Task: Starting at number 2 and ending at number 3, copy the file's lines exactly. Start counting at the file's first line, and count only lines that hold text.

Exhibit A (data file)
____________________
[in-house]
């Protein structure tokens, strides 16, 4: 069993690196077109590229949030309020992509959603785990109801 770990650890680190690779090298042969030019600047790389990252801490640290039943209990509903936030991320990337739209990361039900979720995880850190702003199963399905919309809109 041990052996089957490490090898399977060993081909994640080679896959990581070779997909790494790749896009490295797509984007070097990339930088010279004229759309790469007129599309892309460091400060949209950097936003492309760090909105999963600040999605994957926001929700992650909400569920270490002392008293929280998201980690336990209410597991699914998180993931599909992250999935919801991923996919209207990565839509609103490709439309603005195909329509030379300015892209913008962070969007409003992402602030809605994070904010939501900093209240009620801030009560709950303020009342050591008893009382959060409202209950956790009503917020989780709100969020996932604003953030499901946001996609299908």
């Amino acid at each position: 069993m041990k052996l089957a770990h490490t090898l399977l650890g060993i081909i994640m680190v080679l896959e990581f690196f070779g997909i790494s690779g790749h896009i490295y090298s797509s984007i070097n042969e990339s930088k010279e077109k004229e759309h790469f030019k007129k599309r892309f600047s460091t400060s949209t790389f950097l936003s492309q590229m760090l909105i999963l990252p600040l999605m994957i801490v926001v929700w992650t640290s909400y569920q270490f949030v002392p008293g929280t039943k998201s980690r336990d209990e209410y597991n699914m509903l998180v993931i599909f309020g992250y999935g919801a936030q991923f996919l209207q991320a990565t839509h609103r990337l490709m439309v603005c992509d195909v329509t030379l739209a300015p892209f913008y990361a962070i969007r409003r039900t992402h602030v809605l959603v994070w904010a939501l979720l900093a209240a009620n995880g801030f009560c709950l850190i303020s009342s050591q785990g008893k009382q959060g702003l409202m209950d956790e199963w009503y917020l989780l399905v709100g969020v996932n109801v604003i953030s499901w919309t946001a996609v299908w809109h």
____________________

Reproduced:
């Protein structure tokens, strides 16, 4: 069993690196077109590229949030309020992509959603785990109801 770990650890680190690779090298042969030019600047790389990252801490640290039943209990509903936030991320990337739209990361039900979720995880850190702003199963399905919309809109 041990052996089957490490090898399977060993081909994640080679896959990581070779997909790494790749896009490295797509984007070097990339930088010279004229759309790469007129599309892309460091400060949209950097936003492309760090909105999963600040999605994957926001929700992650909400569920270490002392008293929280998201980690336990209410597991699914998180993931599909992250999935919801991923996919209207990565839509609103490709439309603005195909329509030379300015892209913008962070969007409003992402602030809605994070904010939501900093209240009620801030009560709950303020009342050591008893009382959060409202209950956790009503917020989780709100969020996932604003953030499901946001996609299908």
């Amino acid at each position: 069993m041990k052996l089957a770990h490490t090898l399977l650890g060993i081909i994640m680190v080679l896959e990581f690196f070779g997909i790494s690779g790749h896009i490295y090298s797509s984007i070097n042969e990339s930088k010279e077109k004229e759309h790469f030019k007129k599309r892309f600047s460091t400060s949209t790389f950097l936003s492309q590229m760090l909105i999963l990252p600040l999605m994957i801490v926001v929700w992650t640290s909400y569920q270490f949030v002392p008293g929280t039943k998201s980690r336990d209990e209410y597991n699914m509903l998180v993931i599909f309020g992250y999935g919801a936030q991923f996919l209207q991320a990565t839509h609103r990337l490709m439309v603005c992509d195909v329509t030379l739209a300015p892209f913008y990361a962070i969007r409003r039900t992402h602030v809605l959603v994070w904010a939501l979720l900093a209240a009620n995880g801030f009560c709950l850190i303020s009342s050591q785990g008893k009382q959060g702003l409202m209950d956790e199963w009503y917020l989780l399905v709100g969020v996932n109801v604003i953030s499901w919309t946001a996609v299908w809109h």